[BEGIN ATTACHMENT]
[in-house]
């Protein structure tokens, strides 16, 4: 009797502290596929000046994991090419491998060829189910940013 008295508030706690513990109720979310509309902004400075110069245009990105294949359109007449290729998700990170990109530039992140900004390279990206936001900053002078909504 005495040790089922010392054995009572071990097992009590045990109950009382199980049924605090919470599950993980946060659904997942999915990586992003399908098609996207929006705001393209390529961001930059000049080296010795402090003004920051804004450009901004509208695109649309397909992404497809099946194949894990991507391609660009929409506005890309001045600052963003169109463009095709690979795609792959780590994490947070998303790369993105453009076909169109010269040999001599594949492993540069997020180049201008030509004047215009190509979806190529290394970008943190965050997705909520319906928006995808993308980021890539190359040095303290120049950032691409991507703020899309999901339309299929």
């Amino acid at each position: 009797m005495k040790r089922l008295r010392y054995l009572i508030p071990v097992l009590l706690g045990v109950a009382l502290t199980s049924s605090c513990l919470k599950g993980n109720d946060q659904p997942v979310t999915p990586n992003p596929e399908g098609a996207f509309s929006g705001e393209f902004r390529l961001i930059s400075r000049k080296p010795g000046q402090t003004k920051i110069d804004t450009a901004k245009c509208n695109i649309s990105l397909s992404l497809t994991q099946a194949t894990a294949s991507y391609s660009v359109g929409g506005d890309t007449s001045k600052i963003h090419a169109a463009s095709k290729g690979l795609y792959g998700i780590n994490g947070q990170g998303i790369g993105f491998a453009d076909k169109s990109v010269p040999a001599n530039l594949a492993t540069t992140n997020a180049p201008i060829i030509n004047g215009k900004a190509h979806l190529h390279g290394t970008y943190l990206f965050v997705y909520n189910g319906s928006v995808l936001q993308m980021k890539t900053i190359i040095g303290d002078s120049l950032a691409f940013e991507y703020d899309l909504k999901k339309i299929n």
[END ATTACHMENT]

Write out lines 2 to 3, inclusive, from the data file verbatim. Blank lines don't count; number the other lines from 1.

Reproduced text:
């Protein structure tokens, strides 16, 4: 009797502290596929000046994991090419491998060829189910940013 008295508030706690513990109720979310509309902004400075110069245009990105294949359109007449290729998700990170990109530039992140900004390279990206936001900053002078909504 005495040790089922010392054995009572071990097992009590045990109950009382199980049924605090919470599950993980946060659904997942999915990586992003399908098609996207929006705001393209390529961001930059000049080296010795402090003004920051804004450009901004509208695109649309397909992404497809099946194949894990991507391609660009929409506005890309001045600052963003169109463009095709690979795609792959780590994490947070998303790369993105453009076909169109010269040999001599594949492993540069997020180049201008030509004047215009190509979806190529290394970008943190965050997705909520319906928006995808993308980021890539190359040095303290120049950032691409991507703020899309999901339309299929």
């Amino acid at each position: 009797m005495k040790r089922l008295r010392y054995l009572i508030p071990v097992l009590l706690g045990v109950a009382l502290t199980s049924s605090c513990l919470k599950g993980n109720d946060q659904p997942v979310t999915p990586n992003p596929e399908g098609a996207f509309s929006g705001e393209f902004r390529l961001i930059s400075r000049k080296p010795g000046q402090t003004k920051i110069d804004t450009a901004k245009c509208n695109i649309s990105l397909s992404l497809t994991q099946a194949t894990a294949s991507y391609s660009v359109g929409g506005d890309t007449s001045k600052i963003h090419a169109a463009s095709k290729g690979l795609y792959g998700i780590n994490g947070q990170g998303i790369g993105f491998a453009d076909k169109s990109v010269p040999a001599n530039l594949a492993t540069t992140n997020a180049p201008i060829i030509n004047g215009k900004a190509h979806l190529h390279g290394t970008y943190l990206f965050v997705y909520n189910g319906s928006v995808l936001q993308m980021k890539t900053i190359i040095g303290d002078s120049l950032a691409f940013e991507y703020d899309l909504k999901k339309i299929n």